Dr. Couch, do you believe we have modern apostles ("ones sent with a message") in the church today?
ANSWER: No, not at all. After Ephesians 4:11, the word is used sixteen times but it is referring to "evil apostles" or a few who are sent with a message in a general sense. The concept of an apostle has to do with the Twelve, those who were had seen Christ (in actuality—they walked with Him), traveled with Him, verified Him, or in a vision had seen Him, such as Paul, and was then called to verify the gospel message. These could bear witness to His reality and they were commissioned to carry forth the gospel.
Paul was appointed to be part of the "witness-ers" along with the twelve. He wrote that "in no respect was I inferior to the most eminent apostles, even though I was a nobody" (2 Cor. 12:1). For "the signs of a true apostle were performed among you [by me] will all perseverance, by signs and wonders and miracles" (v. 12).
See also 1 Corinthians 15:6-11. Paul was the least of all the apostles. He's talking about the twelve who had a special place in witnessing of Christ and the gospel.
Some have questioned one verse about apostleship, and that is Romans 16:7 where Paul speaks about two men who "are outstanding among the apostles, who also were in Christ before me." "Apostles" in this context has to do with many apostles who were sent with a message but the context is not speaking about the Twelve. These men are never labeled with the twelve as being part of the special apostles. They were simply messengers who were "also in Christ before me" as believers but not as part of the class of the twelve (v. 7). Paul was "called (to be) an apostle of Jesus to the Gentiles (Rom. 11:13, 1 Cor. 1:1). The twelve and Paul were the very "chiefest of the apostles" (2 Cor. 11:5; 12:11).
The apostles the NT is talking about as the chiefest apostles is explained in Ephesians 3:5-8. There Paul speaks of the special twelve "holy apostles" "of which Paul was made a minister (along with them) according to the gift of God's grace which was given to him according to the working of His power, to Paul who was the very least of all saints to preach to the Gentiles the unfathomable riches of Christ, to bring to light what is the dispensation of the mystery (of the church)."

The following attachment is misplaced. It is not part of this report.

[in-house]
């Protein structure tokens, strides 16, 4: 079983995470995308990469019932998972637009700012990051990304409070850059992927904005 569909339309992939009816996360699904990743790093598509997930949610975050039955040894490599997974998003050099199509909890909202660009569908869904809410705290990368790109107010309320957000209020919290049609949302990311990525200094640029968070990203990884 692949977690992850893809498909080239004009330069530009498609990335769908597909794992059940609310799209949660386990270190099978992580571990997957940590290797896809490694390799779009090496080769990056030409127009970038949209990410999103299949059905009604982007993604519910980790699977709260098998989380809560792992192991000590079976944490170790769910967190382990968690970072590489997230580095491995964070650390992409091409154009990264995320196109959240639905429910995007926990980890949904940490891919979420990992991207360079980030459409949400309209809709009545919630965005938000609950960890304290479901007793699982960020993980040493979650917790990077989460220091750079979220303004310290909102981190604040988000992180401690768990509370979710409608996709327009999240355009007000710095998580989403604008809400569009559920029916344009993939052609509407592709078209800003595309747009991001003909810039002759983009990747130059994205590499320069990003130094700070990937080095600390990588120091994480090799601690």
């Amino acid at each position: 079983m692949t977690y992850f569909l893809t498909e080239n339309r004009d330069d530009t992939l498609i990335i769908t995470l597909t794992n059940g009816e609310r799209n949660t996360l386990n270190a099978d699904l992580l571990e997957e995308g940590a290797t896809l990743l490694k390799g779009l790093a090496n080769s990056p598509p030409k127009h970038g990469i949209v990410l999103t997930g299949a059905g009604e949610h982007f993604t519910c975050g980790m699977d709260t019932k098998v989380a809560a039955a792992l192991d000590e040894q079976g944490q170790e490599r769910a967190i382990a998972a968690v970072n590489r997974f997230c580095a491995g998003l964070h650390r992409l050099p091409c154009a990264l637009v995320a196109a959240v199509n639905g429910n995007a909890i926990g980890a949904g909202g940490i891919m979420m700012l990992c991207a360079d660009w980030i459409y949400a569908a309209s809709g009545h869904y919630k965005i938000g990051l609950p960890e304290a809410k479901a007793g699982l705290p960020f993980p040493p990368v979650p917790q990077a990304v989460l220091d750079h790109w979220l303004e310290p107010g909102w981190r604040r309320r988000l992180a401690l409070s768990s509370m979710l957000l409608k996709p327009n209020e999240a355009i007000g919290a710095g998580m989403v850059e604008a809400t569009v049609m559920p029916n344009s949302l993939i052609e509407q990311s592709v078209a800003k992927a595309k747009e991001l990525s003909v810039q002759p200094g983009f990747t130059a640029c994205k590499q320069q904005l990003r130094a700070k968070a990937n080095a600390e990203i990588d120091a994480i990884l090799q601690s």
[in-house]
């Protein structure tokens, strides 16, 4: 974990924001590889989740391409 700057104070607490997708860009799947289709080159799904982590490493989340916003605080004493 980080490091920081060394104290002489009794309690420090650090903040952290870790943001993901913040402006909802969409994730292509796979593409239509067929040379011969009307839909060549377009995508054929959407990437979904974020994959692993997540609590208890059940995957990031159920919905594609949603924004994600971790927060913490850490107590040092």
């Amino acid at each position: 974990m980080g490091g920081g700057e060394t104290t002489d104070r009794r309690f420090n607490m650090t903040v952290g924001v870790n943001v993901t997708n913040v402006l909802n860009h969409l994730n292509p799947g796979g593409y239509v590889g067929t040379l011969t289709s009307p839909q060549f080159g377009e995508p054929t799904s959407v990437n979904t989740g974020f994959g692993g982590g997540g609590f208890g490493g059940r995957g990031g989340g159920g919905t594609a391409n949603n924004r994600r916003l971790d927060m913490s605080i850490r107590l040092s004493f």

Paul makes an interesting statement in 1 Corinthians 15:10b. In reference to the twelve apostles, he says that he "labored even more than all of them, yet not I, but the grace of God with me." Of the twelve we only have mentioned Peter, James, and John. What were the others doing? They had a key role as witnessing of the actuality of Christ and of His ministry, and of His life, death, resurrection and ascension. Together then, Paul and the twelve "preached" the gospel and the Corinthians and others believed (v. 11). But they were not as vigorous as Paul in traveling about and working and giving the gospel. Not all have the same equal gifts or abilities. Whatever, Paul was not boasting, he was simply giving the facts.
Nicoll writes that Paul had ministered "over a region wider than all the Twelve had traversed up to this date." However, some say Paul is criticizing the apostles (minus Peter, James, and John) because they were more stationary than he. Whichever, the statement is interesting. Mitchell writes in my commentary series that Paul "has not yet recovered" from "the wonder of it all" that he should be elevated to the honor and office of apostleship, 'because I persecuted the church of God.'"
No matter what "the grace of God" was with Paul in placing him alongside the ministry of the Twelve.
Thanks for asking.
—Dr. Mal Couch (4/11)